2012 38 KHz Mach Effect Thrusters experiments get 2-3 micronewtons which is close to updated theoretically expected 3.2 micronewtons

The theory underlying Mach effects – fluctuations of the restmasses of accelerating objects in which internal energy changes take place – and their use for propulsion is briefly recapitulated. Experimental apparatus based on a very sensitive thrust balance is briefly described. The experimental protocol employed to search for expected Mach effects is laid out, and the results of this experimental investigation are presented. A series of tests conducted to explore the origin of the thrust signals seen are described, and two of those tests – the most likely spurious sources of thrust signals – are considered in some detail. The thrust signals seen, if genuine Mach effects, suggest that “advanced and exotic” propulsion can be achieved with realistic resources.

Advanced and exotic means propellentless high acceleration up to near light speed and even possible stargate wormholes. Recent experiments produced 2-3 micronewtons and a refined theoretical model now more closely expects 3.2 micronewtons based upon the materials and other methods used in this case.

In 1953, Dennis Sciama published a paper, “On the Origin of Inertia” in the Monthly Notices of the Royal Astronomical Society wherein he resuscitated Einstein’s idea that the inertia of material objects should be accounted for by a field interaction with the chiefly distant matter in the cosmos. He did not use Einstein’s theory of gravity, general relativity theory, to convey the interaction. Rather, he proposed a vector theory of gravity modeled on Maxwell’s formalism for electrodynamics. Eventually, it was recognized that Sciama’s vector formalism was just an approximation to Einstein’s general relativity theory. But the simplicity and transparency of the vector formalism made plain what was involved in explaining inertial effects as gravitational interactions with chiefly distant “matter” in the universe.

At the most elementary level, if we seek to show that inertial effects are the consequence of the gravitational action of chiefly distant matter in the cosmos, we must show that when a “test particle” is accelerated by an “external” force, the action of gravity due to all of the “matter” in the cosmos just produces the reaction force that opposes the external accelerating force required by Newton’s third law of mechanics. If that is true, and the theory is locally Lorentz invariant, then we can be confident that all of the inertial effects of classical mechanics will follow. We first define the quantities set off in quotation marks in the preceding sentence. A test particle is a massive object, acted upon by the gravity of other objects, of sufficiently small mass that its gravitational effect on other objects is negligible. An external force on the test particle is produced by some agent that is not a part of the test particle. And matter here is understood as everything that gravitates. This, by Einstein’s second law: m = E / C ^2, includes all forms of non-gravitational energy, including zero restmass radiation. Gravitational energy, for some observers, contributes to m, but only in special circumstances as changes in the locally measured gravitational potential are unobservable in general relativity theory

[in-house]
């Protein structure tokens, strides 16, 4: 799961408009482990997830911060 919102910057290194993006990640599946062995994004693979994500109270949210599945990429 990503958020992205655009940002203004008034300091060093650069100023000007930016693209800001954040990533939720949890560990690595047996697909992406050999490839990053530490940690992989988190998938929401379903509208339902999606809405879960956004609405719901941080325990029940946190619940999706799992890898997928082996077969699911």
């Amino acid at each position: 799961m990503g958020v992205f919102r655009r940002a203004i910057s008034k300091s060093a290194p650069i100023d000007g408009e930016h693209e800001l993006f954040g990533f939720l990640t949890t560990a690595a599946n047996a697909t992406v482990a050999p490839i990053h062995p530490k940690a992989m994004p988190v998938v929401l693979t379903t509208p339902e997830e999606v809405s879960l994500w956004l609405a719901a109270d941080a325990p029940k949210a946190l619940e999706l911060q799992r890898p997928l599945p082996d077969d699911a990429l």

38 KHz Experiment

When the piezoelectric constant is reduced by a factor of 0.29 to correctly replicate the electrostrictive constant, the thrust prediction goes from 11 to 3.2 micronewtons, a value very nearly that observed (2 to 3 micronewtons). Not only does the thrust behavior display the qualitative features expected of a Mach effect thrust, it also is present at the predicted level.


We have seen that when the results of the Wilkinson Microwave Anisotropy Probe project are taken into consideration, together with the work of Dennis Sciama, Carl Brans, Keneth Nordtvedt, and others, it follows that inertial forces are gravitational in origin. Moreover, an inertial effect that results from the acceleration of bodies with changing internal energies produces fluctuations in the restmasses of the accelerating objects. Those fluctuating restmasses can be used to demonstrate the reality of these “Mach” effects, as described above. That demonstration involves only one of the two Mach effects predicted by theory. But if it is present, then the other effect must exist too. And if it exists, then in principle it should be possible to produce the gargantuan amount of exotic matter needed to make starships and stargates technically feasible. We therefore recommend that the exploration of Mach effects be pursued with resolve.

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